Thomas Fitzgerald: Philadelphia-area Democrats salivate over an open U.S. House seat

Allyson Schwartz’s likely challenge to Corbett would create a rare open House seat.

If Allyson Schwartz chooses to challenge Corbett, interest is high in her 13th District House seat.

  • Philadelphia has not had the prospect of an open House seat since 2002, when Democrat Bob Borski decided not to seek reelection.
  • Sixty percent of registered voters in the newly configured 13th District are Democrats.

Since politics abhors a vacuum more than nature does, the likelihood that U.S. Rep. Allyson Schwartz will run for governor next year has created a Schuylkill Expressway-style ambition jam among Democrats who covet her 13th District seat.

"I've heard everybody but me is interested," said State Rep. John Sabatina Jr. of Northeast Philadelphia, who plans to stay put.

Philadelphia has not had the prospect of an open House seat since 2002, when Democrat Bob Borski decided not to seek reelection after the decennial reapportionment merged his mostly Northeast Philadelphia district into the 13th in Montgomery County. And city-based Democratic U.S. Reps. Chaka Fattah and Bob Brady have seats for life if they want them.

"There's a bottleneck of politicians that should be moving up the ladder but are stuck," as one Democratic strategist put it. "A ton of pressure has built."

Everyone is quick to praise Schwartz and, in the argot of the game, to "respect Allyson's timetable," but make no mistake: The campaign to succeed her is engaged. At least 10 wannabes are weighing their chances, talking to power brokers, and soliciting financial pledges.

So far, they're all Democrats, as it was intended. Republican legislators who redrew the congressional map in 2011 packed Schwartz's district with Democrats, taking in most of Northeast Philadelphia and inner-ring suburbs of Montgomery County. Republican areas were distributed to strengthen three GOP incumbents. The upshot: 60 percent of registered voters in the newly configured 13th are Democrats.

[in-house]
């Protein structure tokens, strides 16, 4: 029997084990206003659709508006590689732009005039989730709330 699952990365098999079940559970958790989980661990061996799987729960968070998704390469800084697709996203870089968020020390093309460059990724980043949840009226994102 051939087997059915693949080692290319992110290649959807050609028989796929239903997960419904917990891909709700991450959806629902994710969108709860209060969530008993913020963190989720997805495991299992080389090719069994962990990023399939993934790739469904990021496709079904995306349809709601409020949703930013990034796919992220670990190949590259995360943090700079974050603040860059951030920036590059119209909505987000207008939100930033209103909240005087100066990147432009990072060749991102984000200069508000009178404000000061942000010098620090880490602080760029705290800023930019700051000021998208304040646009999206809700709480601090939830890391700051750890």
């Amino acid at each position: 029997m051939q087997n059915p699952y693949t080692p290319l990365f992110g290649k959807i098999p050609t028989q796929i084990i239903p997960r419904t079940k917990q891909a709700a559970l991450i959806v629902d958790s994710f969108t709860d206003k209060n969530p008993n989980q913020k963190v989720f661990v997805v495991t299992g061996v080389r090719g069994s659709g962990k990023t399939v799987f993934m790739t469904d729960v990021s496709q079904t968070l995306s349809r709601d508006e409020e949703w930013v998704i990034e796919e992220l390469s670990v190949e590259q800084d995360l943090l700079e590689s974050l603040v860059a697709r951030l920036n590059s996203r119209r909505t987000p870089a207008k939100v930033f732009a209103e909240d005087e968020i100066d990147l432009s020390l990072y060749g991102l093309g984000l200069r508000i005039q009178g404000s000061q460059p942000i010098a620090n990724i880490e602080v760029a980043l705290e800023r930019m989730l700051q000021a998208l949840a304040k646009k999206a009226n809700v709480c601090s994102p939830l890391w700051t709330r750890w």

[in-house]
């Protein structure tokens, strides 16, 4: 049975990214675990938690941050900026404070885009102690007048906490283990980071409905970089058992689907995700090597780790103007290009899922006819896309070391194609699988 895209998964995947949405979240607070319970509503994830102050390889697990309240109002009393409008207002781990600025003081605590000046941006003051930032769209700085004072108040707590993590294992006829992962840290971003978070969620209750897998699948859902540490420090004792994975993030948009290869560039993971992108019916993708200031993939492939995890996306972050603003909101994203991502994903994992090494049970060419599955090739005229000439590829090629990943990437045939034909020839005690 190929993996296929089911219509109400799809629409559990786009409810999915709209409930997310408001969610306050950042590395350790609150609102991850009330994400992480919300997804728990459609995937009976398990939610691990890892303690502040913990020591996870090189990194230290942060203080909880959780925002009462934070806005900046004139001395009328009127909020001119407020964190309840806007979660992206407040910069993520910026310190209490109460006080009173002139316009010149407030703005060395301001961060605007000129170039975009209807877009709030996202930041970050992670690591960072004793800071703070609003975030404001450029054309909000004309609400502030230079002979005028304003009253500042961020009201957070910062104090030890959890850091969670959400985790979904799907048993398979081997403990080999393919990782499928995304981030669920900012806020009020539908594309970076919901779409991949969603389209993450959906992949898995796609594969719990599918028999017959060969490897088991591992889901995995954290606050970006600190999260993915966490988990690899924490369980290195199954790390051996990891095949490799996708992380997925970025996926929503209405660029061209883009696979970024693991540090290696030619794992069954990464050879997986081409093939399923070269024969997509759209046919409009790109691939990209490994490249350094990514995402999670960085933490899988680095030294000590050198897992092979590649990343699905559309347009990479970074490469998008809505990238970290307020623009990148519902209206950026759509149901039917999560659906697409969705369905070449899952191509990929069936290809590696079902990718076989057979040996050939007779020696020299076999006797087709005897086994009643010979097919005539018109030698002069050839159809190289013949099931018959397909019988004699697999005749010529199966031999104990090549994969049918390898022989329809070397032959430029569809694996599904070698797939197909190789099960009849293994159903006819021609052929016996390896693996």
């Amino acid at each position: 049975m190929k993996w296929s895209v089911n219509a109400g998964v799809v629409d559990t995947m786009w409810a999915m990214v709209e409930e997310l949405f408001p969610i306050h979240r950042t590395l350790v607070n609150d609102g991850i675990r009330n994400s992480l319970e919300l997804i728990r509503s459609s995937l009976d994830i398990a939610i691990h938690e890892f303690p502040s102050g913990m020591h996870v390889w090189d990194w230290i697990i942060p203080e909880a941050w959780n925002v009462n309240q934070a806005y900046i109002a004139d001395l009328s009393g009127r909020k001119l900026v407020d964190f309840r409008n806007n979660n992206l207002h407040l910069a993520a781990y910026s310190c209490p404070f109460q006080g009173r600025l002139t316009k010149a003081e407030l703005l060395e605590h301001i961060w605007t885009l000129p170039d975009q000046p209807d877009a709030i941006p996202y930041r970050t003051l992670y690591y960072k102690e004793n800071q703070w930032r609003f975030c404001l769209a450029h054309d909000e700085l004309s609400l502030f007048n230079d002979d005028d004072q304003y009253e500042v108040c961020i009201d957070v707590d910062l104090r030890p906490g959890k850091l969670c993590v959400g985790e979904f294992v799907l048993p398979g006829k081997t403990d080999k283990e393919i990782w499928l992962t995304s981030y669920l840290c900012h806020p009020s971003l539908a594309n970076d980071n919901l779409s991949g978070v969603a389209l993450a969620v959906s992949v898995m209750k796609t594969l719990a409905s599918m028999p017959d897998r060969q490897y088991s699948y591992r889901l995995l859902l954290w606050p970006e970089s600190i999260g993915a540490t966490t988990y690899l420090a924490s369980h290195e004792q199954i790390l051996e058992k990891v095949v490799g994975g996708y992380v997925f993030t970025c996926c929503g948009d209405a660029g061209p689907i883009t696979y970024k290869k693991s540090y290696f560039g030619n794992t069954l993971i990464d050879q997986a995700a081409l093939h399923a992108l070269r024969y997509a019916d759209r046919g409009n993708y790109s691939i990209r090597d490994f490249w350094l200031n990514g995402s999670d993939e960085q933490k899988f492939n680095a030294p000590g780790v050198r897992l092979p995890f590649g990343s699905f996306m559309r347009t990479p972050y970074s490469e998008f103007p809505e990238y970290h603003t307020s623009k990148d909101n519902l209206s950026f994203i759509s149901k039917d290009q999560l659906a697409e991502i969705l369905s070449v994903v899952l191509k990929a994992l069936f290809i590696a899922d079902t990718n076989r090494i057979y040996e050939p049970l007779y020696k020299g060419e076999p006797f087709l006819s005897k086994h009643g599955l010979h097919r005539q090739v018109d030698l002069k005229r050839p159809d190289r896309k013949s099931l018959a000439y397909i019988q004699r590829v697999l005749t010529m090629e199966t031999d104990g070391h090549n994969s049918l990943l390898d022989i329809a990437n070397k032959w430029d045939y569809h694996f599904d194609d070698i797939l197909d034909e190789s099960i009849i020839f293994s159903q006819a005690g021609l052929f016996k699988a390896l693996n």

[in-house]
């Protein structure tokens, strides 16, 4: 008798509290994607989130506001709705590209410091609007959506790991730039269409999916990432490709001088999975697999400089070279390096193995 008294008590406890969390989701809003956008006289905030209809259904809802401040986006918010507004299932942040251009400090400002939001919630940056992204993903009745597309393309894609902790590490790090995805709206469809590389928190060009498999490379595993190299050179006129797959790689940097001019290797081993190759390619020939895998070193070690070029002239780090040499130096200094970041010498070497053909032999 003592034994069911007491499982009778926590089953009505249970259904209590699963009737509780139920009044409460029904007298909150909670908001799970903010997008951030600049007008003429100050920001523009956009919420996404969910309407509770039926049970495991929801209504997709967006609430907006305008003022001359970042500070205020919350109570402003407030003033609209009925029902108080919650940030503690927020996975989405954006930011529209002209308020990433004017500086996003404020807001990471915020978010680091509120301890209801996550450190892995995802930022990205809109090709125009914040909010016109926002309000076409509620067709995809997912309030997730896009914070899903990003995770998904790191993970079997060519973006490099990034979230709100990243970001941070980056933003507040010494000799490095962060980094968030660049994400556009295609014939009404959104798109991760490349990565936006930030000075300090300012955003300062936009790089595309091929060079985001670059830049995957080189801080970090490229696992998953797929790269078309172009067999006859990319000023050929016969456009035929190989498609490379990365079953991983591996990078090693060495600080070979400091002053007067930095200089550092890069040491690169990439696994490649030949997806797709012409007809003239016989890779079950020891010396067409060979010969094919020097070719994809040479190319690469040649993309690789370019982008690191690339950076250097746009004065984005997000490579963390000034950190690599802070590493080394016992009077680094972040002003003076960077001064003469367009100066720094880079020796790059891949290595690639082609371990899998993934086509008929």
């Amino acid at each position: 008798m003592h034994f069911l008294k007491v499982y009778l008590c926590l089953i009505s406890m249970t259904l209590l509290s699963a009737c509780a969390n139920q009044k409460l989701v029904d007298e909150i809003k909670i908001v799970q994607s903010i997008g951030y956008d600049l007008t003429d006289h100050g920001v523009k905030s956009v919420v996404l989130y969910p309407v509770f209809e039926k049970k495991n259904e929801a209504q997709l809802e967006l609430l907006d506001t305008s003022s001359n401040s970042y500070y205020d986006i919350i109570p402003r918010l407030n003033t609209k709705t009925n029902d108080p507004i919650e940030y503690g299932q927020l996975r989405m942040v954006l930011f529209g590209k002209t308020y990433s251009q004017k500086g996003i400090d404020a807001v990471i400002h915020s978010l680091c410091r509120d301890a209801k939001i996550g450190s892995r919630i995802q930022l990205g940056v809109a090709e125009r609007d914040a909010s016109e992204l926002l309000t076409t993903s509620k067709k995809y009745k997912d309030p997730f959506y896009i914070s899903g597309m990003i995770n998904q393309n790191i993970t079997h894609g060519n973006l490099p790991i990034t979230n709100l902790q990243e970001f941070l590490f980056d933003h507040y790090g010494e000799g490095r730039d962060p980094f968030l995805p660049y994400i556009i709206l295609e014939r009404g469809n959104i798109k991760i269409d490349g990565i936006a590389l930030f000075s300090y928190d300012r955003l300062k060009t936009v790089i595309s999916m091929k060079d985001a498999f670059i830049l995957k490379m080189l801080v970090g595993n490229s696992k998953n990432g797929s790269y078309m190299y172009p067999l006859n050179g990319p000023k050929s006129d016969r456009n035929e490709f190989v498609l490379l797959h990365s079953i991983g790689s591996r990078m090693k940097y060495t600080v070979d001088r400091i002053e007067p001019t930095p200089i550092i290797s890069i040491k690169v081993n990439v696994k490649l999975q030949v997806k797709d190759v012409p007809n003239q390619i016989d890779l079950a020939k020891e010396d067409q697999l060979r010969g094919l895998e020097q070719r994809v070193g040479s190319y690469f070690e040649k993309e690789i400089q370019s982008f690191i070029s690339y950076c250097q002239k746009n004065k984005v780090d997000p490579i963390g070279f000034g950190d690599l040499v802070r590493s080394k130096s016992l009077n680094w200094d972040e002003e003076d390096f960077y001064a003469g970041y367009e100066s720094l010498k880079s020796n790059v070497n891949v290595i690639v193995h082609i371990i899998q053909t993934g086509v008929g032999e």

The Republican strategy was to create a few very Democratic districts and concede them while giving the GOP a fighting chance to win more districts, albeit by smaller margins.

It worked. Republicans won 13 of 18 Pennsylvania districts last fall even as they lost the statewide aggregate U.S. House vote, 2.8 million to 2.7 million. GOP winners averaged 59 percent of the vote, compared with 76 percent for the five Democrats who won.

The race to succeed Schwartz could hinge on geography. Montgomery County has owned the seat in the past, but on the new map, 52 percent of the district's registered Democrats reside in Northeast Philadelphia.

Democrat Josh Shapiro, chairman of the Montgomery County commissioners, who is not commenting but has made no secret of his desire to be governor someday, is being touted as a potential successor to Schwartz. He worked on Capitol Hill before serving in the legislature and winning his county post.

State Sen. Daylin Leach (D., Montgomery) has already hired a strategist, a pollster, and a media consultant for the congressional race. "I'm not afraid to take unpopular positions," said Leach, a sponsor of bills to legalize marijuana and same-sex marriage.

Leach once worked as a comedian. Perhaps he'll trade quips with former Philadelphia Controller Jonathan Saidel, well-liked among Democratic Party activists and known for his borscht belt-style wisecracks. "There may be better ways than comedy to vet congressional candidates, but I can't think of any," said Democratic strategist David Dunphy.

State Rep. Brendan Boyle of the Northeast has expressed interest, too, as has State Sen. LeAnna Washington of Philadelphia. State Sen. Mike Stack, also of the Northeast, wants to be governor but also gets buzz as a potential candidate for Congress. (He says he is not interested.) He already represents a big swath of the 13th District.

Others mentioned include: State Reps. Madeleine Dean and Mary Jo Daley of Montgomery County; State Rep. Ed Neilson of Northeast Philadelphia; Mark Levy, the Montgomery County prothonotary; and Valerie A. Arkoosh, a physician and Democratic activist.

And recently, Philadelphia City Councilman Bill Green's name surfaced. He has set his sights on the mayor's office, but his father and grandfather represented the city in the House. "I would love to serve in Congress . . . but that's not where I am headed now," Green said in a statement.

If he changes his mind, he can join the crowd.


Contact Thomas Fitzgerald at 215-854-2718 or or follow on Twitter @tomfitzgerald.